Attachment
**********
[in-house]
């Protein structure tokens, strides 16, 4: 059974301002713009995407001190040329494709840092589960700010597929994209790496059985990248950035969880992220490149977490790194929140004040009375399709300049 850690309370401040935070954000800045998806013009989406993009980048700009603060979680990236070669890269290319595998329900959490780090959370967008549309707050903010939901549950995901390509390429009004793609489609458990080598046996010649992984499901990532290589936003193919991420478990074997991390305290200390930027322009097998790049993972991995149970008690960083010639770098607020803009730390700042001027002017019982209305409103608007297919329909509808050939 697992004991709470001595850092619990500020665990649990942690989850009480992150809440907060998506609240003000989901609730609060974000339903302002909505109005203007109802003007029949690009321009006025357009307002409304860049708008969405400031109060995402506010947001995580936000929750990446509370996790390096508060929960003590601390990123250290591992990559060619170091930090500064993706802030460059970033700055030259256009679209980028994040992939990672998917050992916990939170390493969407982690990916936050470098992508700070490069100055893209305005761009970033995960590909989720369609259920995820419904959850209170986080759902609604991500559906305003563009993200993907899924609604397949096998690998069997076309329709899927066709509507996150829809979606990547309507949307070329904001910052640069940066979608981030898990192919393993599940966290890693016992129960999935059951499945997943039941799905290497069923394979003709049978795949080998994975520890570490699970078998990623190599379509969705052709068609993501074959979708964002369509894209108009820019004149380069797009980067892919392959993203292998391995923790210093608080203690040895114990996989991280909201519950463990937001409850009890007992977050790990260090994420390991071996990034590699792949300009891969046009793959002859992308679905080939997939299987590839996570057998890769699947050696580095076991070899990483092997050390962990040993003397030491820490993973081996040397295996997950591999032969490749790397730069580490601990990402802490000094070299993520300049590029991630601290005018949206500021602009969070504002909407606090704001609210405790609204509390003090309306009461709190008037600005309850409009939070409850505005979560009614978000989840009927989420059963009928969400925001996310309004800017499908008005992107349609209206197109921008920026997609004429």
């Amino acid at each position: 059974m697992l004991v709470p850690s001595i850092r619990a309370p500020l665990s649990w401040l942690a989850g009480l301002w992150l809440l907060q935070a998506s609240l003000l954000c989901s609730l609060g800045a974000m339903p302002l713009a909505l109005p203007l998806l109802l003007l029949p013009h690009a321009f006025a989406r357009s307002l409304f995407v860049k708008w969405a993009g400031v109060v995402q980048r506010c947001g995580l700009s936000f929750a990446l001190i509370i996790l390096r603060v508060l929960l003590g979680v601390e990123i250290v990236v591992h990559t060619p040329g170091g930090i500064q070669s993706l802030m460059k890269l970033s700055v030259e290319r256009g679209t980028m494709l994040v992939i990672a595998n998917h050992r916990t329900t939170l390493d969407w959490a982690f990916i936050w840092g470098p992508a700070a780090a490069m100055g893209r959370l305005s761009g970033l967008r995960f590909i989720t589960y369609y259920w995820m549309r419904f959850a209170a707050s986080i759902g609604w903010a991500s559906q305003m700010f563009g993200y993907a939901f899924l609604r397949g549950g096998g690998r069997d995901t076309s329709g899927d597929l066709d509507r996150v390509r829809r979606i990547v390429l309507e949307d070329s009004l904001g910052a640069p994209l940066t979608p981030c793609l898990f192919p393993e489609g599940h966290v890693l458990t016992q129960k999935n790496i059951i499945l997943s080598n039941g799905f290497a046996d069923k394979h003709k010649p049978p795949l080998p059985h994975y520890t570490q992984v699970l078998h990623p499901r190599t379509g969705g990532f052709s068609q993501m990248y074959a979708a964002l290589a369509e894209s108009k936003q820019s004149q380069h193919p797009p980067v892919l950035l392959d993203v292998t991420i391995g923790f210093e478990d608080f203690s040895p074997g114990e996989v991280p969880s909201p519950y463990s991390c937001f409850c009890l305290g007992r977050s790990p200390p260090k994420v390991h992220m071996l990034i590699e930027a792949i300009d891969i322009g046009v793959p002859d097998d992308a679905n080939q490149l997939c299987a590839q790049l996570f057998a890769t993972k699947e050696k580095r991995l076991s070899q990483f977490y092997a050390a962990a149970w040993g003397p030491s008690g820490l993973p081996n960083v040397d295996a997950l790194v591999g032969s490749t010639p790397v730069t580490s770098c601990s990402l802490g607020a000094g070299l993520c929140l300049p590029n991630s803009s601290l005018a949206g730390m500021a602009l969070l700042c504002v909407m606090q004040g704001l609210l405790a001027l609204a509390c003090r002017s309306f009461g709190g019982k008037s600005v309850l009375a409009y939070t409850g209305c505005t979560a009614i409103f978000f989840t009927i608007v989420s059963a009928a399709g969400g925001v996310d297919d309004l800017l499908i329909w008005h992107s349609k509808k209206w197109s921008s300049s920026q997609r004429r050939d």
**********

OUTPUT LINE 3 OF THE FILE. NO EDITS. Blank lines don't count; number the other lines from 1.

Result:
């Amino acid at each position: 059974m697992l004991v709470p850690s001595i850092r619990a309370p500020l665990s649990w401040l942690a989850g009480l301002w992150l809440l907060q935070a998506s609240l003000l954000c989901s609730l609060g800045a974000m339903p302002l713009a909505l109005p203007l998806l109802l003007l029949p013009h690009a321009f006025a989406r357009s307002l409304f995407v860049k708008w969405a993009g400031v109060v995402q980048r506010c947001g995580l700009s936000f929750a990446l001190i509370i996790l390096r603060v508060l929960l003590g979680v601390e990123i250290v990236v591992h990559t060619p040329g170091g930090i500064q070669s993706l802030m460059k890269l970033s700055v030259e290319r256009g679209t980028m494709l994040v992939i990672a595998n998917h050992r916990t329900t939170l390493d969407w959490a982690f990916i936050w840092g470098p992508a700070a780090a490069m100055g893209r959370l305005s761009g970033l967008r995960f590909i989720t589960y369609y259920w995820m549309r419904f959850a209170a707050s986080i759902g609604w903010a991500s559906q305003m700010f563009g993200y993907a939901f899924l609604r397949g549950g096998g690998r069997d995901t076309s329709g899927d597929l066709d509507r996150v390509r829809r979606i990547v390429l309507e949307d070329s009004l904001g910052a640069p994209l940066t979608p981030c793609l898990f192919p393993e489609g599940h966290v890693l458990t016992q129960k999935n790496i059951i499945l997943s080598n039941g799905f290497a046996d069923k394979h003709k010649p049978p795949l080998p059985h994975y520890t570490q992984v699970l078998h990623p499901r190599t379509g969705g990532f052709s068609q993501m990248y074959a979708a964002l290589a369509e894209s108009k936003q820019s004149q380069h193919p797009p980067v892919l950035l392959d993203v292998t991420i391995g923790f210093e478990d608080f203690s040895p074997g114990e996989v991280p969880s909201p519950y463990s991390c937001f409850c009890l305290g007992r977050s790990p200390p260090k994420v390991h992220m071996l990034i590699e930027a792949i300009d891969i322009g046009v793959p002859d097998d992308a679905n080939q490149l997939c299987a590839q790049l996570f057998a890769t993972k699947e050696k580095r991995l076991s070899q990483f977490y092997a050390a962990a149970w040993g003397p030491s008690g820490l993973p081996n960083v040397d295996a997950l790194v591999g032969s490749t010639p790397v730069t580490s770098c601990s990402l802490g607020a000094g070299l993520c929140l300049p590029n991630s803009s601290l005018a949206g730390m500021a602009l969070l700042c504002v909407m606090q004040g704001l609210l405790a001027l609204a509390c003090r002017s309306f009461g709190g019982k008037s600005v309850l009375a409009y939070t409850g209305c505005t979560a009614i409103f978000f989840t009927i608007v989420s059963a009928a399709g969400g925001v996310d297919d309004l800017l499908i329909w008005h992107s349609k509808k209206w197109s921008s300049s920026q997609r004429r050939d």